It took a while for Tiago Splitter to find his spot with the Spurs. The former Spanish League player of the year had to learn the NBA style of game and how to play next to Tim Duncan. But coming into this year he put it all together, and now provides the size and presence inside the Spurs have lacked the last few years.
So they are going to miss him against the Lakers on Sunday, and maybe for a number of games after that.
Splitter rolled his ankle early in the fourth quarter Friday in the Spurs Game 3 win over the Lakers. He was on the ground, pounding his fist on the floor in pain, and when he got up had to be helped, limping, directly to the locker room. He later left the building on crutches with an air cast around his leg.
After the game Spurs coach Gregg Popovich said it was a sprain but the X-rays were negative. He added Splitter will be out in Game 4 Sunday, later officials said he will likely be out about a week. Expect to see a lot of DeJuan Blair and Matt Bonner. (They will not have Boris Diaw back yet, he is expected to start contact work in practice next week.)
“Like we have done all season, we move things around and guys have to be ready to play,” Tim Duncan said after the game. “Matty and DeJaun have to step up and fill that position for us.”
This is the Spurs, no matter who they plug in it seems to work. And work well.
If the Spurs can close out the series Sunday in Game 4 (and smart money says they will after a 31-point Game 3 win) they will have about a week off in which Splitter can get healthy. Television dictates that most of the series start around the same time and the gams six and sevens of series are set for next weekend. So the second round will not start until then.
And by then, the Spurs could have Splitter back.
Thunder center Enes Kanter – who had passport revoked by Turkey – lacked documentation to travel for a December game against the Nets in Mexico City and a March game against the Raptors in Toronto.
Apparently, that issue has been resolved.
Brett Dawson of The Oklahoman:
Kanter said on Sunday that the team has worked out an arrangement to allow him to travel to games in Toronto and Mexico City even without a passport.
It always seemed highly likely Kanter would get to Toronto and Mexico City. He’s a high-profile millionaire working for a billion-dollar company.
In July, Carmelo Anthony was reportedly confident he’d be traded to the Rockets.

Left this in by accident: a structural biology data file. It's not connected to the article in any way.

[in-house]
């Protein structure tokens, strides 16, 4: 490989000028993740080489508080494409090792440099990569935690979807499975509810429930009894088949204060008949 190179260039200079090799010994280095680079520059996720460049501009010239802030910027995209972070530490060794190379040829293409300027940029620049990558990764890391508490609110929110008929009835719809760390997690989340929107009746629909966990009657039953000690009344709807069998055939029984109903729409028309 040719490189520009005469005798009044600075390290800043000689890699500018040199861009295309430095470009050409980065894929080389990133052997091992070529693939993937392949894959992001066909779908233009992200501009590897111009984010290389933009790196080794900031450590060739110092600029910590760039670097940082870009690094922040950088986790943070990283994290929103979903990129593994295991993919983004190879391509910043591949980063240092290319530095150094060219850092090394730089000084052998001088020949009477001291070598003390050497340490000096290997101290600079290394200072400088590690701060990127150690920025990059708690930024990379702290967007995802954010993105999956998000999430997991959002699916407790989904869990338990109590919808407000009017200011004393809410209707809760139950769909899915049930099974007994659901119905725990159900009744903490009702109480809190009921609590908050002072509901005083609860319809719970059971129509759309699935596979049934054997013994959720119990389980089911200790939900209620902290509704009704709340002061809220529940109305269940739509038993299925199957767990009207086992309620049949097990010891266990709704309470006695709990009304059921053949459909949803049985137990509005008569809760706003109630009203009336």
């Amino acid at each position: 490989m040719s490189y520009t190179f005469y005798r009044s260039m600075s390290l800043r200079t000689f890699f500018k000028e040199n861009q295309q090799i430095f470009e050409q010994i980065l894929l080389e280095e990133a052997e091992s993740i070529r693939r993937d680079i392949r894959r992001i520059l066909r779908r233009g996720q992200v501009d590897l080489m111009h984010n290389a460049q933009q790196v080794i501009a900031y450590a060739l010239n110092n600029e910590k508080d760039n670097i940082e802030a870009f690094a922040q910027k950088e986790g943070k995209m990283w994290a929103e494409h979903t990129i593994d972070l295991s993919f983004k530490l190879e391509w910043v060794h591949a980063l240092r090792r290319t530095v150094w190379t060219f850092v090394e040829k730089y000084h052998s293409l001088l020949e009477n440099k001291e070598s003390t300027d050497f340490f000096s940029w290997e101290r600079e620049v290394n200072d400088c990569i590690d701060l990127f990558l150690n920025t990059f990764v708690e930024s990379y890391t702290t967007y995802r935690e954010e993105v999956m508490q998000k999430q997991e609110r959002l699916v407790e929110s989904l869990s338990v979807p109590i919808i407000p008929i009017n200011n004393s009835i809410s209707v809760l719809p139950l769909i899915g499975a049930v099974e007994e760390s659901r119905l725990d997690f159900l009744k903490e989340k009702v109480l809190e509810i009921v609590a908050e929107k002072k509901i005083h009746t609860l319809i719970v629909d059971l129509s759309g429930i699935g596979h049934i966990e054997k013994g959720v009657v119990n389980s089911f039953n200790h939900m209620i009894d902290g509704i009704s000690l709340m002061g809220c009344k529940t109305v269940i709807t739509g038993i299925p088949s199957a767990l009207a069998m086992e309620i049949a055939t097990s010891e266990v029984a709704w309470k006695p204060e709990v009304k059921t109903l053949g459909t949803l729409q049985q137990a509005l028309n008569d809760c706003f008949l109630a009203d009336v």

That optimism always seemed misguided. A couple months later, with Anthony still on the Knicks, it looks downright foolish.
Frank Isola of the New York Daily News:
Anthony’s camp is cautiously optimistic that a deal will be struck before Monday, and trying not to think about the potential media circus that will take place if Carmelo is still with the Knicks.
It’s more likely Anthony’s confidants are hopeful than optimistic. If they’re actually optimistic, they’re very likely to be disappointed.
If Anthony hasn’t been traded by now, what will change between now and Monday? Houston still must find a taker for Ryan Anderson, and that’s no easy task – not without relinquishing sweeteners more valuable than Anthony. I suppose Anthony could waive his no-trade clause for additional teams, but it’s late for a deal to come together.
Hopefully for Anthony, his advisors aren’t pinning everything on a longshot trade and are helping him craft answers to the numerous questions he’ll face at media day next week – likely in New York.
Once an advocate of increasing the age minimum and a willing accepter of one-and-done, NBA commissioner Adam Silver sounded more open about allowing high school players to declare for the NBA draft.
The new Collective Bargaining Agreement left the issue open, but Louisville coach Rick Pitino predicts change is coming – relatively soon.
Pitino, via ESPN:
When I was at Kentucky, I had seven high school basketball players, told me they were coming, and instead, they went to the pros out of high school. And by the way, I think that rule is going to change back to that. I think high school players are going to be able to go pro again.
I think the commissioner is probably going to do it within two years.
Does Pitino know something? With decades of experience in the NBA and college, he could have many contacts with inside information. It’s certainly imperative for devising a recruiting strategy to know how this rule will change.
It’s also possible Pitino saw Silver’s comments, like any outsider could have, and is making a relatively blind guess.
But the possibility of inside information makes his comments more intriguing.
The Warriors are charging $60 million over three years for their jersey ads – about double what any other NBA team is getting.
Golden State chief marketing officer Chip Bowers, via Darren Rovell of ESPN:
“We actually had multiple finalists,” Warriors chief marketing officer Chip Bowers said. “This was not the biggest deal that we were offered.”
Bowers said the team felt it was important for the deal to be with a worldwide brand.
Light years ahead.